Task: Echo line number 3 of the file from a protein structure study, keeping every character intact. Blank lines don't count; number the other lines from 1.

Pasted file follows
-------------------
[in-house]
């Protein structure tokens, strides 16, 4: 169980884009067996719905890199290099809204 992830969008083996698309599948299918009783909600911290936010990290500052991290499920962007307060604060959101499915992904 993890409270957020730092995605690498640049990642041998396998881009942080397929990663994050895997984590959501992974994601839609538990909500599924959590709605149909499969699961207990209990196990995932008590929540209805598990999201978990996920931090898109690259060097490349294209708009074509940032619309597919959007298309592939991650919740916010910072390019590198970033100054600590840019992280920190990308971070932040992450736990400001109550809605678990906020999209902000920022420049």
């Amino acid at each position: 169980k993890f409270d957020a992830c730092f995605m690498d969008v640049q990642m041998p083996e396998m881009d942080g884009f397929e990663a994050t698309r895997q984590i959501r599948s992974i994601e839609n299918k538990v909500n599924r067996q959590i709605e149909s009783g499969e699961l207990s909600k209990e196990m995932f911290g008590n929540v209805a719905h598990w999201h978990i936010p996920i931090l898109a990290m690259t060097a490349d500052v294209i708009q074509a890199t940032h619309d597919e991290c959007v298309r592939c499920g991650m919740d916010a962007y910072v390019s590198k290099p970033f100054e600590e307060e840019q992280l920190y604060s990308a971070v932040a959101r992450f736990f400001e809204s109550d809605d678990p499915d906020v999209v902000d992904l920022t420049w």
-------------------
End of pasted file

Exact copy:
């Amino acid at each position: 169980k993890f409270d957020a992830c730092f995605m690498d969008v640049q990642m041998p083996e396998m881009d942080g884009f397929e990663a994050t698309r895997q984590i959501r599948s992974i994601e839609n299918k538990v909500n599924r067996q959590i709605e149909s009783g499969e699961l207990s909600k209990e196990m995932f911290g008590n929540v209805a719905h598990w999201h978990i936010p996920i931090l898109a990290m690259t060097a490349d500052v294209i708009q074509a890199t940032h619309d597919e991290c959007v298309r592939c499920g991650m919740d916010a962007y910072v390019s590198k290099p970033f100054e600590e307060e840019q992280l920190y604060s990308a971070v932040a959101r992450f736990f400001e809204s109550d809605d678990p499915d906020v999209v902000d992904l920022t420049w």